"Football Freakonomics": Tradeoffs Are Everywhere

The following is a cross-post from NFL.com, where we’ve recently launched a Football Freakonomics Project.

Economics is all about tradeoffs. If you want to buy a top-tier performance car, it’ll cost you a lot more than a Camry. If you’re looking for an investment that’ll set you up for life, you have to be willing to take on more risk.

NFL personnel decisions involve the same kind of tradeoffs. Better players generally cost more. Bigger players are generally slower. Just look at the NFL Draft, and how hard it is to balance all these tradeoffs when making your picks – especially when you’re spending huge money on a team leader whose future is impossible to predict. (We explored this puzzle earlier in “The Quarterback Quandary.”)

In this installment of “Football Freakonomics,” we look at a different kind of tradeoff – the decision of how to handle a player who’s gotten in trouble off the field. Unfortunately, you don’t have to think very hard to come up with a lot of big names from the recent past: Michael Vick, Ben Roethlisberger, and Plaxico Burress, to name just a few.

With guys like these, the tradeoff is pretty clear. The player has already proven his value on the field, so that’s the upside. But will his off-the-field trouble follow him back into the game? And then you’ve got to wonder how his physical performance will be affected by his time off for bad behavior.

It would be nice to be able to give a purely scientific answer to the following question: After getting into big off-the-field trouble, do players tend to perform better, the same, or worse?

Unfortunately, that’s a really hard question to answer, for a variety of reasons:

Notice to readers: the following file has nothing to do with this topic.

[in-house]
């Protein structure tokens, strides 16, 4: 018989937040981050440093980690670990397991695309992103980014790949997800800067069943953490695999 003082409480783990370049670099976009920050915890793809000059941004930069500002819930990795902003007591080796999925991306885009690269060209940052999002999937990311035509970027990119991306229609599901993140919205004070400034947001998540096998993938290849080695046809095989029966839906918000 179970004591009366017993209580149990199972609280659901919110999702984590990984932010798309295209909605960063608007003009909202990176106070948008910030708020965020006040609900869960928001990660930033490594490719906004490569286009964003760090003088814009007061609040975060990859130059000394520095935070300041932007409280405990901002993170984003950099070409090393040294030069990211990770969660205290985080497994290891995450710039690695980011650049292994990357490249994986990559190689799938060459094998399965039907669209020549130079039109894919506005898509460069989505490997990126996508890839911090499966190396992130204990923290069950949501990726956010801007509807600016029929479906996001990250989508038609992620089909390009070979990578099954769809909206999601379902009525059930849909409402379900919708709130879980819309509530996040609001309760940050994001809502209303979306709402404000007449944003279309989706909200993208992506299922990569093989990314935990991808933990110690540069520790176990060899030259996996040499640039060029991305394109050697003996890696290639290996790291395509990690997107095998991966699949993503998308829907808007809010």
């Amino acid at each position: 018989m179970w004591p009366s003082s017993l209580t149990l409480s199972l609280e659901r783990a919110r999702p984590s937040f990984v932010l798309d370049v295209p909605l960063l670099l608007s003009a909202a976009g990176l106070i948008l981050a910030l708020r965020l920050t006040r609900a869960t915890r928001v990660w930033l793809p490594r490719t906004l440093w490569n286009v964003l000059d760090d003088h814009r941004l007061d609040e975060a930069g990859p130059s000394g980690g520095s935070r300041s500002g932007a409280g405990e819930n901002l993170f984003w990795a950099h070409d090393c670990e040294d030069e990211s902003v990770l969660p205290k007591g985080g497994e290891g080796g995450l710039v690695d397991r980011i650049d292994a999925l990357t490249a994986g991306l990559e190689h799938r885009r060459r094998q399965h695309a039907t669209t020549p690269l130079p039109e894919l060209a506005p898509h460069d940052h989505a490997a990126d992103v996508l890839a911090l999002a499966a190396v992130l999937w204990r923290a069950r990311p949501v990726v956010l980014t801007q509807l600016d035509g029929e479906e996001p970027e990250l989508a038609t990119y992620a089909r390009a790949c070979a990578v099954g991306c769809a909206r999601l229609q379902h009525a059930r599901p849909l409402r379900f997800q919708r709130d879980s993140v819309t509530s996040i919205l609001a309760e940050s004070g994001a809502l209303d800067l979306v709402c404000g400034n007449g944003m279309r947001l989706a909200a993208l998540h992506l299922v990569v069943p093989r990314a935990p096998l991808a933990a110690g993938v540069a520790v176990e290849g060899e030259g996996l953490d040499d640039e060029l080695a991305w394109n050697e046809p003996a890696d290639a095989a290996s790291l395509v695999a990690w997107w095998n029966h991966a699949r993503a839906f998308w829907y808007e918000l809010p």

1. The sample size is relatively tiny. While it may seem like a lot of professional athletes get in trouble, the fact is that they inevitably make headlines when they do, whereas you and I don’t. This leads to a skewed sense of proportion about how much athlete wrongdoing there is. A former NFL security chief – who was also a former FBI assistant director – once told me that NFL players are in fact arrested at a lower rate than young men the same age in the general population, and a variety of independent studies back him up.

2. There are a ton of other variables to wrestle with. Just take Vick and Roethlisberger. Vick was in prison and out of football for a couple of years (during which time he went bankrupt), and then reentered the league as a backup in a new city. Roethlisberger, who wasn’t even arrested, missed just six games and came back with his same team. So comparing the return of one to the other is very much comparing an apple to an orange.

3. You also have to face the fact that most guys who get in trouble aren’t high-profile guys and, moreover, they often don’t come back and play. Imagine there are two groups of players who get in trouble: high-profile guys and low-profile guys. The high-profile guys will almost certainly get another chance to play if only because they’re better players to start with. But here’s the kicker: they’ll also get more scrutiny as a result. As with a lot of things in life, we tend to pay more attention to the noisy examples and forget the others which often constitute the majority.

So how would I think about this question if I were a GM or a coach, considering a player who got in trouble off the field?